On the elliptical machine at the gym (yes, I missed my class) a friend from the elementary school approached and asked if I would help out on a volunteer project for the kids.
“I don’t know.” I demurred. “I’m already over-extended.”
She assured me it was nothing. Cake. Just need a name to put down.
Again I found myself nodding. I was going to have to consider wiring my head to my neck.
Finished with exercise, I stopped at the supermarket and the dry cleaners for Howard, then home for a shower before nursery pick-up. My phone rings. It’s my father. He needs me to call a doctor for him and maybe figure out this problem he’s been having with his home health aide. He’s in a decent mood, which is a plus, but I sigh and add the chore to my list.
I go to pick-up Julius, checking my emails while I wait. There’s already one from the head of the volunteer committee, the “name only” gig. Uh oh. I’m distracted when Julius runs out with a hug intended to knock me over and almost succeeds.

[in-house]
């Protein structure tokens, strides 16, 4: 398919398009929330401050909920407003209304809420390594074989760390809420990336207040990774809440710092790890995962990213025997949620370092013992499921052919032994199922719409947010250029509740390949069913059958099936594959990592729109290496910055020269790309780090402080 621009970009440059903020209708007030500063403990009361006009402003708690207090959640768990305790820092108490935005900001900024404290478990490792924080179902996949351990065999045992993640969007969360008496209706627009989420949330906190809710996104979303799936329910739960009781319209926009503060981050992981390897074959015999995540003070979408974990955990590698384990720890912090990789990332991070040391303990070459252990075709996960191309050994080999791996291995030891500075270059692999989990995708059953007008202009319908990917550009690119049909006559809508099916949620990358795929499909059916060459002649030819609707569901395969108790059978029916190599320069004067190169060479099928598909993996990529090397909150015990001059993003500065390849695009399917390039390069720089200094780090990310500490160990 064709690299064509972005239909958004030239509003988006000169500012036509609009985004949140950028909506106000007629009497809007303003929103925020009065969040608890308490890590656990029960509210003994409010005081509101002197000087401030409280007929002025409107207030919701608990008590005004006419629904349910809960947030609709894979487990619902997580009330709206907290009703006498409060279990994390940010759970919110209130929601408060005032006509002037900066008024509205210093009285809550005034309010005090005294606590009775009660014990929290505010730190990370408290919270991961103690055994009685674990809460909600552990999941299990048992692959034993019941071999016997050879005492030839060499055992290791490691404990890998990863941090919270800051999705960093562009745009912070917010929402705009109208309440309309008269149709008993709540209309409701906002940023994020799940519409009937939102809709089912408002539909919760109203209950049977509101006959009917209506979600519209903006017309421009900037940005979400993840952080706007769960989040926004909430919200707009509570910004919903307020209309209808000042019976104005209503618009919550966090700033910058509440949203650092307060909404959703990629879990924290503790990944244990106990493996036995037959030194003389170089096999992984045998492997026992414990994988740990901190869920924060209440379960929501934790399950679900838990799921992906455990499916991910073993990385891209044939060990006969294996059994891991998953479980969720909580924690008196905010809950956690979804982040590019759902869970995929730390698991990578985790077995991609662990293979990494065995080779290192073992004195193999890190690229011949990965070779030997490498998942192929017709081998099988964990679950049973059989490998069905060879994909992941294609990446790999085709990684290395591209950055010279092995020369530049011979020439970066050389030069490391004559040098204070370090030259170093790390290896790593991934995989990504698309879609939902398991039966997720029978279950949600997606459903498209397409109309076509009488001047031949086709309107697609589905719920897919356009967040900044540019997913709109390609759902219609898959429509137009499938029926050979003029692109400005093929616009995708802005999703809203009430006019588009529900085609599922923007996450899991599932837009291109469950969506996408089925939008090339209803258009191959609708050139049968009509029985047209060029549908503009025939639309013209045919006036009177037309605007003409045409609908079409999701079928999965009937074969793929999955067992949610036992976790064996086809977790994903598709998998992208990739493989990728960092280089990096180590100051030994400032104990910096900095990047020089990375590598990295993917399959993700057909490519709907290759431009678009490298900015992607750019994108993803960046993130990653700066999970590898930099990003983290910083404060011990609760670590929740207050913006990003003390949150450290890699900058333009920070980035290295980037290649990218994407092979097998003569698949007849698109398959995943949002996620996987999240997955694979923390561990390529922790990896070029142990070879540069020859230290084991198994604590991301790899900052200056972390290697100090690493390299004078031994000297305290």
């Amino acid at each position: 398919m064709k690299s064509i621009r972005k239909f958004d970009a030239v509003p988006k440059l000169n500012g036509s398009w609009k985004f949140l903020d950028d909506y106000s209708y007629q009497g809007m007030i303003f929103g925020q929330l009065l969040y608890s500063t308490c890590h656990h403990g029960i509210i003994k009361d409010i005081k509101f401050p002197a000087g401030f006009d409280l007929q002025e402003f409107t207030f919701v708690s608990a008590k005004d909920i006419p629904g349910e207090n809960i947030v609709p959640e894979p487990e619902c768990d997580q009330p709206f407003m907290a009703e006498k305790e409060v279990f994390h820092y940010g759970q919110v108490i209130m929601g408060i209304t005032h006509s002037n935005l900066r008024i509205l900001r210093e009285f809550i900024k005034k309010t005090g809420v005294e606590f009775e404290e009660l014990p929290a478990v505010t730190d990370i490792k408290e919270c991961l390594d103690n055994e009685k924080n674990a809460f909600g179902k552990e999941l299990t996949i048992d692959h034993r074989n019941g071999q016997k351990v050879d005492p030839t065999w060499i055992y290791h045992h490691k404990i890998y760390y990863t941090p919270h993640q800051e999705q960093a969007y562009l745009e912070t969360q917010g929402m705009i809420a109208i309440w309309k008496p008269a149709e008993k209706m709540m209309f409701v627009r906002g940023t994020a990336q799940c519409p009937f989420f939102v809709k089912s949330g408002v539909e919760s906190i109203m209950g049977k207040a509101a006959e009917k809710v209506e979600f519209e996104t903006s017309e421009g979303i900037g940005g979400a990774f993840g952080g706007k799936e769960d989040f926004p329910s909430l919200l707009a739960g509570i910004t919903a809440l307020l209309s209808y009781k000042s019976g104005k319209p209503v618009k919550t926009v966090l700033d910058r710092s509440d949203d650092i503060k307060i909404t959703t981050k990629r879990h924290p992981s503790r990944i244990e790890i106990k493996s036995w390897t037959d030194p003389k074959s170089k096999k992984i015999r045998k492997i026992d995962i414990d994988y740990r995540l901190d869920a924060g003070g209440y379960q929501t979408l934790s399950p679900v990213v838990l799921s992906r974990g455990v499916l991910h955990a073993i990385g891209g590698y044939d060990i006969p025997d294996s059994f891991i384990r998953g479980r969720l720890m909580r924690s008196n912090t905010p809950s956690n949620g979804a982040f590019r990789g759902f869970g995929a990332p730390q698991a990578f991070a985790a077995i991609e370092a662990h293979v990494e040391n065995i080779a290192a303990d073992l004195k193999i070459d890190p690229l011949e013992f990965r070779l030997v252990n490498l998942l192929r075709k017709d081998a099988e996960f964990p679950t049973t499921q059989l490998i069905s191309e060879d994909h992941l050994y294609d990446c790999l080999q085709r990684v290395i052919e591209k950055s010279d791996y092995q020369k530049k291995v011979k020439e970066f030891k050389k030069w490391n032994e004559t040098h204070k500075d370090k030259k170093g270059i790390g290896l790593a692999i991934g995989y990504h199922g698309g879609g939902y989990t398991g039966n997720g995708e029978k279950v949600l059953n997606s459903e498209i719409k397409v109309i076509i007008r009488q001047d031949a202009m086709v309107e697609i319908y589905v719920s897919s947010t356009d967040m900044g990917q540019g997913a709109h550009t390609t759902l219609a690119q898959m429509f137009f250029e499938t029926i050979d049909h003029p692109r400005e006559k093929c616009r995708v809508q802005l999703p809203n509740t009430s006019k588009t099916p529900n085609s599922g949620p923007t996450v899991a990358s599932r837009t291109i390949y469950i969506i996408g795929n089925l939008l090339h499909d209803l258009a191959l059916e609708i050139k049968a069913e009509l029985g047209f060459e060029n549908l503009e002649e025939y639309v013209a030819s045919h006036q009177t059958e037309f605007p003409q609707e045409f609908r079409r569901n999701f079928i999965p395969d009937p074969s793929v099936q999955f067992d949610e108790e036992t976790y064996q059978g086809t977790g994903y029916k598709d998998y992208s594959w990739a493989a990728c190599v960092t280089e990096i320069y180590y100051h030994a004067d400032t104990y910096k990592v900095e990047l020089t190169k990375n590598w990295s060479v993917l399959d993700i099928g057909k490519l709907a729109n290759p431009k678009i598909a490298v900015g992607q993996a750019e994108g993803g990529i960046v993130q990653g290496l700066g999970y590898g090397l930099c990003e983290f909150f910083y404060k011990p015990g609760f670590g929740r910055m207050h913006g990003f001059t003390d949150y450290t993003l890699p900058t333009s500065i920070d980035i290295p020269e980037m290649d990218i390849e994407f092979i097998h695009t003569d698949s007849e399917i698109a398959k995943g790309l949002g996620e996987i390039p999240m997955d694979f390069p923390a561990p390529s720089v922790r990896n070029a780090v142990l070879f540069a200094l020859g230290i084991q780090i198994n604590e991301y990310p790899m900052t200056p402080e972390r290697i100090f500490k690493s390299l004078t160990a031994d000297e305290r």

“Hey! Did you have a good day?” I ask.
Of course not.
“So, do you want to go to the candy store?”
“YES!!” came his exuberant reply, accompanied by another knock down hug.
Finally, a yes from my boy! Now here’s a kid who knows his mind. I think about it. He’s a genius. He simply says “yes” to what he wants, and “no” to what he doesn’t. What a concept!
Hmmm… I wonder if I’m going to learn anything from this?